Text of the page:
Following from Above

The realist turn in US foreign policy means that America is now willing to intervene only when its immediate interests are at stake. In other cases, America’s allies will have to demonstrate their commitment in order to receive conditional backing.

PARIS – France’s military intervention in Mali is proceeding apace, with the recent fall of Timbuktu representing a significant milestone in the effort to rout the Islamist rebels who took control of the north of the country. More broadly, the intervention’s apparent success underscores three key points.

First, it confirms that France retains the ability to act as Europe’s prime mover. France has a large and rapidly deployable military force, as it demonstrated in Libya in 2011. Furthermore, this military capability is tied to a worldview, rather than just to the defense of economic interests.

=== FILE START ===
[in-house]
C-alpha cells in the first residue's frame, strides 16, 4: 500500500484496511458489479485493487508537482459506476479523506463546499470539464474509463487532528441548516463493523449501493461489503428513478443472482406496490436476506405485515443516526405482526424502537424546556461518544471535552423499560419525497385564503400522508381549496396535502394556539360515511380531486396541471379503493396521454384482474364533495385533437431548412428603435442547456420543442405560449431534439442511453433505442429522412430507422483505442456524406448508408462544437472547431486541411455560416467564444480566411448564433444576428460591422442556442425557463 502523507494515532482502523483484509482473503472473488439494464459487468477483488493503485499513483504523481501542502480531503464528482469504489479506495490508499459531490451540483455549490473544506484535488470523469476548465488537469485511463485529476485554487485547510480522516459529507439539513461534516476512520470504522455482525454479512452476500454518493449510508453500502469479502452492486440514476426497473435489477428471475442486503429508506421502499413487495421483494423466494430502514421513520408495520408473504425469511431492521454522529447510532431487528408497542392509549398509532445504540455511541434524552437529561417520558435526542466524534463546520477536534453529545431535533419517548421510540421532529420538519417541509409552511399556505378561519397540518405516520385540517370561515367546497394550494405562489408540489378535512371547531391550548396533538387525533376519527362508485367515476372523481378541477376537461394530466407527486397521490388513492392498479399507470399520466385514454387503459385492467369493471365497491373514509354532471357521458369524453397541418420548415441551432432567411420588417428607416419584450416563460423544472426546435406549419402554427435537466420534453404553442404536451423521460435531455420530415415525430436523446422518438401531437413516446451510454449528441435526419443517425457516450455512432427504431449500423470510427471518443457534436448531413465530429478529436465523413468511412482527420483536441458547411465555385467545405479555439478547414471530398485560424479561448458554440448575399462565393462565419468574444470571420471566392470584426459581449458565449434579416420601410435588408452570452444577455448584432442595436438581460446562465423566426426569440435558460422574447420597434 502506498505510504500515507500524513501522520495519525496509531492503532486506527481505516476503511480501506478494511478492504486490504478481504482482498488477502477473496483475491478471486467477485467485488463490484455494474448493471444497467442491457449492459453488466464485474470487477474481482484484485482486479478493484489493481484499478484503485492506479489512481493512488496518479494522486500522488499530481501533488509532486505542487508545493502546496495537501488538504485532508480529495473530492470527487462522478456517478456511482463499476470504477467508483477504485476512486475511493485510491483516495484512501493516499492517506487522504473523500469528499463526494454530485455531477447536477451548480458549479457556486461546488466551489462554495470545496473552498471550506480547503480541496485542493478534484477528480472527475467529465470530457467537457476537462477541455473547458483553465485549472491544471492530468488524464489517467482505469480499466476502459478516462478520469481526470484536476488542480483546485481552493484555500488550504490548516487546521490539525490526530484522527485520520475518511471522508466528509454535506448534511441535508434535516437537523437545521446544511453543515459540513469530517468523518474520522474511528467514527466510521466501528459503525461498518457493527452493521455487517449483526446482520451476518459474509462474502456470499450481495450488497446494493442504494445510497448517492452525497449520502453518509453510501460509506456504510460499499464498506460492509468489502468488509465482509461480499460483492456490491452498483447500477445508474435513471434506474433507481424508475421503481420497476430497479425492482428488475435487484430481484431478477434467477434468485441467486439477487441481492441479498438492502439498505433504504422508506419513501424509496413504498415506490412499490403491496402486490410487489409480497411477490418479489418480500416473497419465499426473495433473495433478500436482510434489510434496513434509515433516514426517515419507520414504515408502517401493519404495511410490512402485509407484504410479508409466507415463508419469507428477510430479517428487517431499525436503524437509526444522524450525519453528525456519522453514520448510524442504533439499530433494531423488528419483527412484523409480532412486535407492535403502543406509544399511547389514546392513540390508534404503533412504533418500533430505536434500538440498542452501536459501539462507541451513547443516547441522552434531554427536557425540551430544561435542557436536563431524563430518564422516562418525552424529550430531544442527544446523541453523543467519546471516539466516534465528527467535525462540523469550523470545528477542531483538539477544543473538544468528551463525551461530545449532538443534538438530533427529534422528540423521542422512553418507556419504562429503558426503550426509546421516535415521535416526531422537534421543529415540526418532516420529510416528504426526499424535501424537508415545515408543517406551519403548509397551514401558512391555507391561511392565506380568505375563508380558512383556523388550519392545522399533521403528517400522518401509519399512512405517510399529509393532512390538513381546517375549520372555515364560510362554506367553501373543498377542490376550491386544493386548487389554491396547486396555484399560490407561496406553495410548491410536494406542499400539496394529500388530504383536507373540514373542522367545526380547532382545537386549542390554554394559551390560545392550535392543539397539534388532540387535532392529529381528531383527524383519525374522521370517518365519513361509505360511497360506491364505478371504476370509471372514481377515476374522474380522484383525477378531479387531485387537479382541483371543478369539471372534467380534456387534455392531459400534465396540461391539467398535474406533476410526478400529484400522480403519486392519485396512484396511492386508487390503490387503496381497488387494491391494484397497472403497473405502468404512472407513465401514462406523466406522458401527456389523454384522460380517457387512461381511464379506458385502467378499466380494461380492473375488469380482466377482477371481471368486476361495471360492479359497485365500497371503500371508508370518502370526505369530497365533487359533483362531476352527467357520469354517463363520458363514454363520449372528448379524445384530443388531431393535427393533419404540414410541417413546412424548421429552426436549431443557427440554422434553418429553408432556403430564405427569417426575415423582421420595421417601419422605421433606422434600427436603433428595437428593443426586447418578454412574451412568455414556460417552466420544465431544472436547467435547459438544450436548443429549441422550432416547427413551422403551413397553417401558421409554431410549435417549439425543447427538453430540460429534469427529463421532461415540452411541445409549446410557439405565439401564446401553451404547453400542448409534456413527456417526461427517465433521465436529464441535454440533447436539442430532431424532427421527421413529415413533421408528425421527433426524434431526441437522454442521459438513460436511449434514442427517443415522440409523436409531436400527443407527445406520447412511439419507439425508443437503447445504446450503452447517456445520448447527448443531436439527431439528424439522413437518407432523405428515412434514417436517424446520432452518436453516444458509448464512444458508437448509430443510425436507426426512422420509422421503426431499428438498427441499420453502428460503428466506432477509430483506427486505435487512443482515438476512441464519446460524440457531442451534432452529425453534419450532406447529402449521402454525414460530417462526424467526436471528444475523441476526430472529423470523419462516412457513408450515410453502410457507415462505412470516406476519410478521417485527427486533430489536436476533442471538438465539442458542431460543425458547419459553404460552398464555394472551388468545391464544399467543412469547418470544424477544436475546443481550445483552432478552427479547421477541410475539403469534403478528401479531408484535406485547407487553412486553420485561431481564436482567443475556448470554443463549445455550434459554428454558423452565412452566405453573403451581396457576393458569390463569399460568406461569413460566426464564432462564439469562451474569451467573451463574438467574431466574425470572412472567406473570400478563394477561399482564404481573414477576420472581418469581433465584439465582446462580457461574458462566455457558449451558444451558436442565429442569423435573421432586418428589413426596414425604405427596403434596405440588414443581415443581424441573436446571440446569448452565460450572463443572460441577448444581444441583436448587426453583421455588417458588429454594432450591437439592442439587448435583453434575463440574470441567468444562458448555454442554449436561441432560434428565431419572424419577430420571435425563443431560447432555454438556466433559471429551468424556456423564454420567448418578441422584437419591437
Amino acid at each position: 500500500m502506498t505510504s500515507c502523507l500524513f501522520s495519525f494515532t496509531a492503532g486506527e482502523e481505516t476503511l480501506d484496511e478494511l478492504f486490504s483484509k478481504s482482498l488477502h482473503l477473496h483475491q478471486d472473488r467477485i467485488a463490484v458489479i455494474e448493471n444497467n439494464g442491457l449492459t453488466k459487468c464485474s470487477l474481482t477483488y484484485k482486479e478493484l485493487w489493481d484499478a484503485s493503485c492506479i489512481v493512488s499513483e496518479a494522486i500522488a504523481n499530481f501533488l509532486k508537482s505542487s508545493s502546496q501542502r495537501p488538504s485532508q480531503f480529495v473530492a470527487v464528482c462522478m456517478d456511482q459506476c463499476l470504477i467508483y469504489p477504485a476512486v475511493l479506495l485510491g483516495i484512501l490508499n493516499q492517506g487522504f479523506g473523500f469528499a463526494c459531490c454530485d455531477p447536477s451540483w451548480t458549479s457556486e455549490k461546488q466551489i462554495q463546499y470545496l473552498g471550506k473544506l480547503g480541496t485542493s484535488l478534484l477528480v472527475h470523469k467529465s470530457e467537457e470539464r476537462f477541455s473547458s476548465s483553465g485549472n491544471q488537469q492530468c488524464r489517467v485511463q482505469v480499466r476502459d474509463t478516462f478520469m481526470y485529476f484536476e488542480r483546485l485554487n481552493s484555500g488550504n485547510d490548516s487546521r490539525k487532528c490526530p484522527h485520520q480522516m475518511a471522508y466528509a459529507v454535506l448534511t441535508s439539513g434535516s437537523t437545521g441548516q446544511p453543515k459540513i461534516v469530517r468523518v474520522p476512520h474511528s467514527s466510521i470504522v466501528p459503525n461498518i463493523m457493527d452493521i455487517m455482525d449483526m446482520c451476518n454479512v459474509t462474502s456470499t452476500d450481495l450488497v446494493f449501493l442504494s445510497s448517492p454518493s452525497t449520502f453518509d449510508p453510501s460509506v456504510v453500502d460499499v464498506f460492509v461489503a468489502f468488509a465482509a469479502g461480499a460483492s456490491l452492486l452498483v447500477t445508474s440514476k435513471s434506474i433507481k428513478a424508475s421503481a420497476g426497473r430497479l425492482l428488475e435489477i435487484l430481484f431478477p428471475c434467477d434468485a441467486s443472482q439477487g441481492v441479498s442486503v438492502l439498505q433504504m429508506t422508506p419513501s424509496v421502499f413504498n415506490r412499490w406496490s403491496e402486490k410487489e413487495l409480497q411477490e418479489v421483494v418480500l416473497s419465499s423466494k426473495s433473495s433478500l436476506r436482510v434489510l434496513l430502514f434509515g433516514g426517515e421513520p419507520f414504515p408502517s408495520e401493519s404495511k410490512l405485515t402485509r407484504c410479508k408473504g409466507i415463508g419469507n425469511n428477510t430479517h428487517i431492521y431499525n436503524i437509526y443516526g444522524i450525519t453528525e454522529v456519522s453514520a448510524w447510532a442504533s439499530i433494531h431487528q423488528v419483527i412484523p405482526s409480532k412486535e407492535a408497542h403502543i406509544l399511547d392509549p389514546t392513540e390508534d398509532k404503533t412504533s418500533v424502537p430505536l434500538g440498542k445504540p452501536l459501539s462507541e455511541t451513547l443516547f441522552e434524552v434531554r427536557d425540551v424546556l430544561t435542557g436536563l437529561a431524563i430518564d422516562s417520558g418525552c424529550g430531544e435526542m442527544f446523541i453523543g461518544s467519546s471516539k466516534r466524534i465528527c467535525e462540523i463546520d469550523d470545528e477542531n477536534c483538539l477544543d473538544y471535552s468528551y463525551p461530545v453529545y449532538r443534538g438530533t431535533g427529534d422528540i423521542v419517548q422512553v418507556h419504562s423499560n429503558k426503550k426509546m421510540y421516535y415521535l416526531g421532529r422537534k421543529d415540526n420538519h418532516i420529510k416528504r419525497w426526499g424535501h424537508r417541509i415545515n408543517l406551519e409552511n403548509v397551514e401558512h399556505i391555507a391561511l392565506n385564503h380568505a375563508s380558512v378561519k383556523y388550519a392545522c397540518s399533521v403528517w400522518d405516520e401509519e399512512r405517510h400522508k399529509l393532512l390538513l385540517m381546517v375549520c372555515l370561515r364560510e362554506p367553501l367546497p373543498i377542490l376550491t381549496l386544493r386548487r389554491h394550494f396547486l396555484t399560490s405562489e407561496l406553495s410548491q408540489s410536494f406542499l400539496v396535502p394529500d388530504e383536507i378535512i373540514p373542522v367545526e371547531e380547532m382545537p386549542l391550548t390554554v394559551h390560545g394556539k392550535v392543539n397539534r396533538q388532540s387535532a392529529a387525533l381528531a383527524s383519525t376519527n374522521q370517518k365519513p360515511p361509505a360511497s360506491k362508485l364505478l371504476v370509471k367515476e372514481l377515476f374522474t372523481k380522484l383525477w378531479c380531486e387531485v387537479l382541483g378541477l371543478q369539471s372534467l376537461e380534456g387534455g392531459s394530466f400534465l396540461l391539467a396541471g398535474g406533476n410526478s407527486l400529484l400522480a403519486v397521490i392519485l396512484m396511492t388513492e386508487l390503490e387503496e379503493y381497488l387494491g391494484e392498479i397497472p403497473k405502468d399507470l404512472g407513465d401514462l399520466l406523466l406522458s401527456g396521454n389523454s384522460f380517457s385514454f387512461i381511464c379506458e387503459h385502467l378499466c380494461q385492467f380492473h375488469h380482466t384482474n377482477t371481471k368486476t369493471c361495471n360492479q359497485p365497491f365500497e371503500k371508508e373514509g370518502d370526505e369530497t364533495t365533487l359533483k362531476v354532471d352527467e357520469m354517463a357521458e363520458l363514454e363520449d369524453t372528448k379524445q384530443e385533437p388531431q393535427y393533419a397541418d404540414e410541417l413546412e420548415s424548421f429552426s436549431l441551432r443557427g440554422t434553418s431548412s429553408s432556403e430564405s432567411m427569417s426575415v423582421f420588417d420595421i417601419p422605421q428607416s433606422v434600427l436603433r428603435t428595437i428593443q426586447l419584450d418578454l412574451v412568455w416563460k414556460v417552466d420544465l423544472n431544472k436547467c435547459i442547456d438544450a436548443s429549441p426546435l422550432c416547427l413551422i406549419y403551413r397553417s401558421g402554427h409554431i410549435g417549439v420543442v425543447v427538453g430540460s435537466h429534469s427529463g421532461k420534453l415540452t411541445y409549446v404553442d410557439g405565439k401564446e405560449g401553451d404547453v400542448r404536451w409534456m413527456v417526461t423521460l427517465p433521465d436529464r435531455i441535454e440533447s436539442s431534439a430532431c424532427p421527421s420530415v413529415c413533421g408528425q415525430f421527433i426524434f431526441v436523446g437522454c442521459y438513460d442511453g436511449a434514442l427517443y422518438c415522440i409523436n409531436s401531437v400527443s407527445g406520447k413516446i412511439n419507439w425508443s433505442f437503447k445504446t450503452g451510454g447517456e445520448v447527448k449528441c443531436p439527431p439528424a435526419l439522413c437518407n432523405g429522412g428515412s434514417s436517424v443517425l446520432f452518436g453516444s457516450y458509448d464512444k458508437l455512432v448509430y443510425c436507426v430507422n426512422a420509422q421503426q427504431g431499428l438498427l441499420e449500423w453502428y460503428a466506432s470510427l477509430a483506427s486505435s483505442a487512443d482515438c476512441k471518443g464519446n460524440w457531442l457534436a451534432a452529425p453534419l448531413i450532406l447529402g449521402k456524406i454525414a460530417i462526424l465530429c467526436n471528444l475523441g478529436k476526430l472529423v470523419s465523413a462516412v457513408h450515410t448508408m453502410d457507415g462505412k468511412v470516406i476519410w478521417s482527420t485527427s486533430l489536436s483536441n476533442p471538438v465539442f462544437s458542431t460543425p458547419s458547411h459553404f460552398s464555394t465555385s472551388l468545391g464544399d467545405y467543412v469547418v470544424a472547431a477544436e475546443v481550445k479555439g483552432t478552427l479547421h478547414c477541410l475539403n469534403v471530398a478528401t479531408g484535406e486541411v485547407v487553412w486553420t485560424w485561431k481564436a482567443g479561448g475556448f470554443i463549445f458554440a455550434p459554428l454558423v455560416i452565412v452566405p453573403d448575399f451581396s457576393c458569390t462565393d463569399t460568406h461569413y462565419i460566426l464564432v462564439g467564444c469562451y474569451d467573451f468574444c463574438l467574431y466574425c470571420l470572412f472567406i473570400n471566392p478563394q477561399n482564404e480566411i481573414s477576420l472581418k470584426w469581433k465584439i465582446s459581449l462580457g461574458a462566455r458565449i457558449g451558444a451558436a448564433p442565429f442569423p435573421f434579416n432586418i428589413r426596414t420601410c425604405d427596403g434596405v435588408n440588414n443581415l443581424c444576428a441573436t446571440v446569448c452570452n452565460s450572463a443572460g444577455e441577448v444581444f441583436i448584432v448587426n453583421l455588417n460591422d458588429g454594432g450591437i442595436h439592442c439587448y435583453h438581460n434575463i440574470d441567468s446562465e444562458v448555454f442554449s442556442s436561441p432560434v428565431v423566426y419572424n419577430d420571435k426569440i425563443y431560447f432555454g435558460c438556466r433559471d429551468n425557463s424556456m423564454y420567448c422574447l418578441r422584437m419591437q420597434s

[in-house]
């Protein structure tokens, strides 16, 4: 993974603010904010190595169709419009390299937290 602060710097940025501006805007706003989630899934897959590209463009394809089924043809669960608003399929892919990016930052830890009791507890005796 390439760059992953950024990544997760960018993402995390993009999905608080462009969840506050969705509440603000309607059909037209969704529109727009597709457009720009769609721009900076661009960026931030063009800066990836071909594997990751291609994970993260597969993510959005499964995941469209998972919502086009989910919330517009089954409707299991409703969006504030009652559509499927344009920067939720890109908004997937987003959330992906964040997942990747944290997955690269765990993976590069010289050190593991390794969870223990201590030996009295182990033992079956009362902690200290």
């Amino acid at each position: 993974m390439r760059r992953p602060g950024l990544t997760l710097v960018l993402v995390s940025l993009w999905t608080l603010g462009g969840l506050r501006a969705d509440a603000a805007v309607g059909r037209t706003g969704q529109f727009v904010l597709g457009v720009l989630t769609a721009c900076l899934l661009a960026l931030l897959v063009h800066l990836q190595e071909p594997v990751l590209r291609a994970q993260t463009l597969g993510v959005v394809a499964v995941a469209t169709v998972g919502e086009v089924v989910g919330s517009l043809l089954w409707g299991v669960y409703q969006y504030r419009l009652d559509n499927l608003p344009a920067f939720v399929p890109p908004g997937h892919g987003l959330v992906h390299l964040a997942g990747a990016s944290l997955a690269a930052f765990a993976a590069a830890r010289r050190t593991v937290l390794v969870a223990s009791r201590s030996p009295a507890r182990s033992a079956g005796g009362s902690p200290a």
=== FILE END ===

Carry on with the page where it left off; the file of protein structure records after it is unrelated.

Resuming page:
In Mali, France is not seeking to lay claim to resources, export democracy, or extend a Françafrique in which it no longer believes. More prosaically, France seeks to stabilize a country that is subject to violent forces that are not always led by Malians, and that are likely to disrupt the whole sub-region while threatening Europe.

To continue reading, please log in or enter your email address.

To continue reading, please log in or register now. After entering your email, you'll have access to two free articles every month. For unlimited access to Project Syndicate, subscribe now.

required

By proceeding, you are agreeing to our Terms and Conditions.

Log in

http://prosyn.org/oQlS1H6;

Cookies and Privacy

We use cookies to improve your experience on our website. To find out more, read our updated cookie policy and privacy policy.